Today MAKE visited the NYC Armory Show 2008, over 160 international galleries roll in and feature new art by living artists. I’ve gone for a couple years and this show was fantastic. I think the part of the reason I enjoyed this show so much is where art seems to be heading (lately) more “crafty” and more electronics. While there is traditional fine art (paintings, etc) the really striking works are using modern materials and modern processes like 3D printers and laser cutters.
Neon was big this year, there were at least a dozen artists who used neon in their works in some way – in a world where everything we use glows, it makes sense that the art is starting to glow too.
My favorite artist there was Jenny Holzer, she’s best know for her “text as art” in public spaces, “truisms” and lately she has been using LED signs. Her twitter is interesting (not sure if it’s hers, but her aphorisms are there).
I took tons of photos, view more of the NYC Armory Show 2008 photos here.
About the show:
The Armory Show, The International Fair of New Art, is the world’s leading art fair devoted exclusively to contemporary art. In its tenth annual exhibition, The Armory Show 2008 will celebrate the spirit of contemporary art. The exhibition includes many of the most important contemporary dealers showcasing new art from around the world.
New York is home to more collectors, galleries, critics and artists than any other city in the world. During The Armory Show, they are joined by many thousands of their peers from around the globe making New York the true center of the international art world.
The Armory Show is the successor to the highly acclaimed Gramercy International Art Fairs that attracted thousands to their New York, Los Angeles and Miami shows between 1994 and 1998. The Armory Show was first presented in February 1999 at the 69th Regiment Armory, the very site of the now legendary Armory Show of 1913 that introduced modern art to America and for which The Armory Show is named.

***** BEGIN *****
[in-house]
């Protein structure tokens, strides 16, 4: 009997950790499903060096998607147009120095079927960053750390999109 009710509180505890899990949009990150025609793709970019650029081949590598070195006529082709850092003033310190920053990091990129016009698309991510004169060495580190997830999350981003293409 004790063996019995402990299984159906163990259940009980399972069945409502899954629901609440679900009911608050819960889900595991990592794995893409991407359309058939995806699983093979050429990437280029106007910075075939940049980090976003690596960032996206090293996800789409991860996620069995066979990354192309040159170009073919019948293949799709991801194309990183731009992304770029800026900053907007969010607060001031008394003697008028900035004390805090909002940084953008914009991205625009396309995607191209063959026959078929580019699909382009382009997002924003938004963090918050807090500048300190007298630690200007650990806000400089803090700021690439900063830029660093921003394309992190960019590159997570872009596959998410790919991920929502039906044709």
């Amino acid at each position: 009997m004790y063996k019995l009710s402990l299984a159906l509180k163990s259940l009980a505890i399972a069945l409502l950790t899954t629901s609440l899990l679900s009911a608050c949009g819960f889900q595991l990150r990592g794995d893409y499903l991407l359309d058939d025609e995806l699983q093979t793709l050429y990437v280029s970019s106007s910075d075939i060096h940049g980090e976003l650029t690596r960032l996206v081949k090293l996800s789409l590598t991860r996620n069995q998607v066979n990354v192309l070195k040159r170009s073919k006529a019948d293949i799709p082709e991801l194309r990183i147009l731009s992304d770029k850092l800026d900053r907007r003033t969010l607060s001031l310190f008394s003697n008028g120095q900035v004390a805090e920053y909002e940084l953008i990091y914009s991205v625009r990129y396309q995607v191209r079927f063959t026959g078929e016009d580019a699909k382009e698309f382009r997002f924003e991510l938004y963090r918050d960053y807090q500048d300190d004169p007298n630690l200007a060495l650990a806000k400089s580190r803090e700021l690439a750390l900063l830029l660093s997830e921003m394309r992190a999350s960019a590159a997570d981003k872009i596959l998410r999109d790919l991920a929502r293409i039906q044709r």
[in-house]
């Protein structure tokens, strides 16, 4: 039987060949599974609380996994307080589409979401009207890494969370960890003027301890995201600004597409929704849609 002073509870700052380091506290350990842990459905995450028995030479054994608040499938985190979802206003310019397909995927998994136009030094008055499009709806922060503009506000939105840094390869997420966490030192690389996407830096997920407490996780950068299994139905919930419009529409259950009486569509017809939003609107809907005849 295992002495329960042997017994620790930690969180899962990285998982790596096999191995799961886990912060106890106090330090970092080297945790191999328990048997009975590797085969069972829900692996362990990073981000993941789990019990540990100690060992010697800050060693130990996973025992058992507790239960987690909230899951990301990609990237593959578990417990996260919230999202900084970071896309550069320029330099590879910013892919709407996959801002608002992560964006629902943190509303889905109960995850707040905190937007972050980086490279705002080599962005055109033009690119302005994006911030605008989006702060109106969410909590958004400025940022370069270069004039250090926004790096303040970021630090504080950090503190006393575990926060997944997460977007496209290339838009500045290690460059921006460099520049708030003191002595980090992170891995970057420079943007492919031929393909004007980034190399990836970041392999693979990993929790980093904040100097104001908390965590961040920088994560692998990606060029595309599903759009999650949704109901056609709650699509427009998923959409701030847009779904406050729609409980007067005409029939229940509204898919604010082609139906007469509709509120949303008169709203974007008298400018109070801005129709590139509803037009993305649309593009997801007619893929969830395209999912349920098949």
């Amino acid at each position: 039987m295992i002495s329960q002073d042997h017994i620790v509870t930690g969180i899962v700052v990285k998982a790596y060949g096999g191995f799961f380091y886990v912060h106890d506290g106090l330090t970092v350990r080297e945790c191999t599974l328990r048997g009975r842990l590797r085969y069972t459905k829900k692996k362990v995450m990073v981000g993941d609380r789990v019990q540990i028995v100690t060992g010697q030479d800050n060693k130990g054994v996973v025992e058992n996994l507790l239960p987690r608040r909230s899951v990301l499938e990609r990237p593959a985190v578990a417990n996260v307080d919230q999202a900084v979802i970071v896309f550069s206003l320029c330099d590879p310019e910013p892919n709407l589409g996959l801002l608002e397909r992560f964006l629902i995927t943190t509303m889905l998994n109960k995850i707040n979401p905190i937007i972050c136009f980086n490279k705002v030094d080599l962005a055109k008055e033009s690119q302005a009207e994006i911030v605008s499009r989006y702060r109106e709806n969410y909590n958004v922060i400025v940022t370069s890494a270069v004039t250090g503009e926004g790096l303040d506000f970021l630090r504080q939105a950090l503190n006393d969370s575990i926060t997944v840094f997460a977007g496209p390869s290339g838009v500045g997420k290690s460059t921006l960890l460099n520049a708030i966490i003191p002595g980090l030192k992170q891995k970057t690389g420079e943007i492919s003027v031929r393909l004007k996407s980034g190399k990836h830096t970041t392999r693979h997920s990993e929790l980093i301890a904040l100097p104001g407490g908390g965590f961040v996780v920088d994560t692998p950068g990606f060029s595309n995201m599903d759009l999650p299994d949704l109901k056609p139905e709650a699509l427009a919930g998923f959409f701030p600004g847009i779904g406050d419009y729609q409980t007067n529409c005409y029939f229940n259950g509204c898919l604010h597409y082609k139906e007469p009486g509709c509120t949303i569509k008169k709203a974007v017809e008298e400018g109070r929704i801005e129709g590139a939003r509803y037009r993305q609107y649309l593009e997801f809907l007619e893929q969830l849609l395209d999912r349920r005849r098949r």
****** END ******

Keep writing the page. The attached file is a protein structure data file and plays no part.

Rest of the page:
After the deaths of Founding Members Pat Hearn and Colin De Land the remaining founders of The Armory Show established a benefit foundation in their name. The Pat Hearn and Colin De Land Cancer Foundation is a not-for-profit corporation whose mission is to provide assistance for medical expenses to members of the visual arts community with cancer.
Some fast facts:
- Started in 1999
- 160 artists
- 2007 had 52,000 visitors
- Sales in 2007 from the show, $85 million
- They allow photos and the staff is super nice
Editor’s note: This is part of the “mobile post” series which will appear on MAKE – sponsored by Windows Mobile. Only the links and voice that appear in the mobile post box (below) are part of the campaign on MAKE – pt.